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The mere existence of warnings in an instruction manual is not dispositive of the adequacy of the warnings for several reasons. A warning may be defective not only by virtue of inadequate wording, but as a result of its location and the manner in which the warning is conveyed. For example, even if the language contained in the instruction manual adequately apprises a user of the dangers, a jury could find the warning defective because it was not permanently affixed to the product.
Plaintiff's decedent, Daniel Brown, Jr., died as a result of injuries sustained when the tractor he was operating for his employer, U.S. Sugar Corporation (U.S. Sugar), rolled over. Following the accident, plaintiff filed suit against the appellees - the tractor’s manufacturer, MRS Manufacturing Co., Inc. (MRS), and the seller, Glades Equipment Co., Inc. (Glades Equipment) - under strict liability and negligence theories. Plaintiff asserted defects in the design of the rear wheel steering system and design defects in the warnings, including the failure to apprise the user of the dangers of driving the vehicle on the road without the proper lock-out of the rear wheel steering system. The trial court granted summary judgment in favor of appellees, holding that as a matter of law, strict liability and negligence theories did not apply because the manufacturer provided adequate warnings in the instruction manual concerning the dangers of using the tractor without the lock-out pin.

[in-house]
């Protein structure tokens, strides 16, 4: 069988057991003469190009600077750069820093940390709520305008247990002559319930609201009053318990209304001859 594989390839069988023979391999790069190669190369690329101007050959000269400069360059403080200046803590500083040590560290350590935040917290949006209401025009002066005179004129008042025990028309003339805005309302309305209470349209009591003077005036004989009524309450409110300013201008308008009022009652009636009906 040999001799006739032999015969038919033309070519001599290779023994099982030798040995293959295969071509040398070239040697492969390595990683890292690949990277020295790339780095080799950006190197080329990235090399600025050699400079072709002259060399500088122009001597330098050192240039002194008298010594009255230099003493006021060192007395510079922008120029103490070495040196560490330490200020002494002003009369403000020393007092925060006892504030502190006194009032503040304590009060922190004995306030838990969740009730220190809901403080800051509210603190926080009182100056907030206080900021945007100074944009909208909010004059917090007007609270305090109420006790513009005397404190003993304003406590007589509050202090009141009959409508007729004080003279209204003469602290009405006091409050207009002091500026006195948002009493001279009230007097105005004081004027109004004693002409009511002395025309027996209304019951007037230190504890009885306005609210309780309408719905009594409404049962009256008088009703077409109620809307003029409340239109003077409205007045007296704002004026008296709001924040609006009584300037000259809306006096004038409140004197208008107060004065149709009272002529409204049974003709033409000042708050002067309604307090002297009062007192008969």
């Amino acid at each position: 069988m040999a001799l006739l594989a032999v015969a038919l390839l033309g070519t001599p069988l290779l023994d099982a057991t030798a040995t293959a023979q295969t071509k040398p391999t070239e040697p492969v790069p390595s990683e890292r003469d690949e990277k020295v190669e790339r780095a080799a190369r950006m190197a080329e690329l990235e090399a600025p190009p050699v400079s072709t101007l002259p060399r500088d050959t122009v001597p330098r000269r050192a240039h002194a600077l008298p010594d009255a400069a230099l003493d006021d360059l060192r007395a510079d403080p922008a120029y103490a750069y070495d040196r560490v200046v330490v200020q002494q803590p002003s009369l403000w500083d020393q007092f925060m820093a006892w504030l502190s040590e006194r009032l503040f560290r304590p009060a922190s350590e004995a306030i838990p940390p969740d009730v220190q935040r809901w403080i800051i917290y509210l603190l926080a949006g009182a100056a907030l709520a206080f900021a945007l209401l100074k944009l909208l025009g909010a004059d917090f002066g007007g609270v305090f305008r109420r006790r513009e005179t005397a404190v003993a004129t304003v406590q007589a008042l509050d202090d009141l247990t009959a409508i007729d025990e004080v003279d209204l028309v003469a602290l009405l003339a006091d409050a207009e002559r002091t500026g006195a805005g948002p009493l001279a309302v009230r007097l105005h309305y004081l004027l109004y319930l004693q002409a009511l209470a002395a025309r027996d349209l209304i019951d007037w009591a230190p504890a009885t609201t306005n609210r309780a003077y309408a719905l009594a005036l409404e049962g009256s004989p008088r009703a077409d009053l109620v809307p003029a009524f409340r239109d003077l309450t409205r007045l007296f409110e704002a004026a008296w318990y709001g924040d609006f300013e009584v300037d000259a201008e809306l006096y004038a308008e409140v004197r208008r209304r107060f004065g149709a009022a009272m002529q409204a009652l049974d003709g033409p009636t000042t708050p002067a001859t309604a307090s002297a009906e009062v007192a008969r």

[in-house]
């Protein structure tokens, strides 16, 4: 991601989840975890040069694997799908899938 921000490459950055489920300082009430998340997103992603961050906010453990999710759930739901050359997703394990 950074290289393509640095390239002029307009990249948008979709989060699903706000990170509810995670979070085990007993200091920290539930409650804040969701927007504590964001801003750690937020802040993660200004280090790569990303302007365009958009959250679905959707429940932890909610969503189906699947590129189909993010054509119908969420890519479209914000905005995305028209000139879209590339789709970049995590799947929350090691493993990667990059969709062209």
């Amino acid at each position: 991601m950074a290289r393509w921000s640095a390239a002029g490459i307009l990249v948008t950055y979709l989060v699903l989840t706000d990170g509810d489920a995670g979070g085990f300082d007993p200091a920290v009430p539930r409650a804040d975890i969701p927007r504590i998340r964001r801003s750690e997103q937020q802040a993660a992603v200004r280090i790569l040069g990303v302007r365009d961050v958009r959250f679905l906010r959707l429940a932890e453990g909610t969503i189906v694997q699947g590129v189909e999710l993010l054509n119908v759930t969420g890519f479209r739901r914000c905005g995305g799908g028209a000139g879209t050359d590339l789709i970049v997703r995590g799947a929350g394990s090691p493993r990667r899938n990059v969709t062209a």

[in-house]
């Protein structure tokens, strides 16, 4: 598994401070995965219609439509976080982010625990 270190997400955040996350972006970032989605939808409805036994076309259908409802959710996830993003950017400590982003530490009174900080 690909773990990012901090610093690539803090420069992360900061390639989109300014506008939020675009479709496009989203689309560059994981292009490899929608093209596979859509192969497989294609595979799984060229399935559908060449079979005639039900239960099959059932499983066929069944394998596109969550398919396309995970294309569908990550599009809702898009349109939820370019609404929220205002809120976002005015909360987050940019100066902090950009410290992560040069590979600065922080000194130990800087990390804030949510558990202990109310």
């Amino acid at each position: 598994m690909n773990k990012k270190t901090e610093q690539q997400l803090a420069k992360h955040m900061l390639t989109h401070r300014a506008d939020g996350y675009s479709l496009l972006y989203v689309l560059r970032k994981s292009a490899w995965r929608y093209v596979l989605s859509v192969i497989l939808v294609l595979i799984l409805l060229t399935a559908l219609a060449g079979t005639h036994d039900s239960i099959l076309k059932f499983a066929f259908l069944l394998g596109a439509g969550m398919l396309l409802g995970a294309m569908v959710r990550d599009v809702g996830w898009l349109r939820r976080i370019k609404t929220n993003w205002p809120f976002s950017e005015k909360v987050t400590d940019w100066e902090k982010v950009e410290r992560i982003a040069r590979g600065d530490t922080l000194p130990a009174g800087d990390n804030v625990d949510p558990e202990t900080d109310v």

Under the circumstances, did the trial court correctly grant summary judgment in favor of the appellees?
The appellate court reversed the judgment, finding that issues of fact remained as to defective design and negligent failure to inspect. By focusing on the issue of warnings, the trial court disregarded the disputed factual issue of defective design raised by appellant's engineering experts. Further, by granting summary judgment, the trial court impermissibly removed the issue of defective warnings from the jury's consideration. Additionally, the court concluded that appellant's experts expressed opinions as to causation sufficient to allow a jury to decide the issue.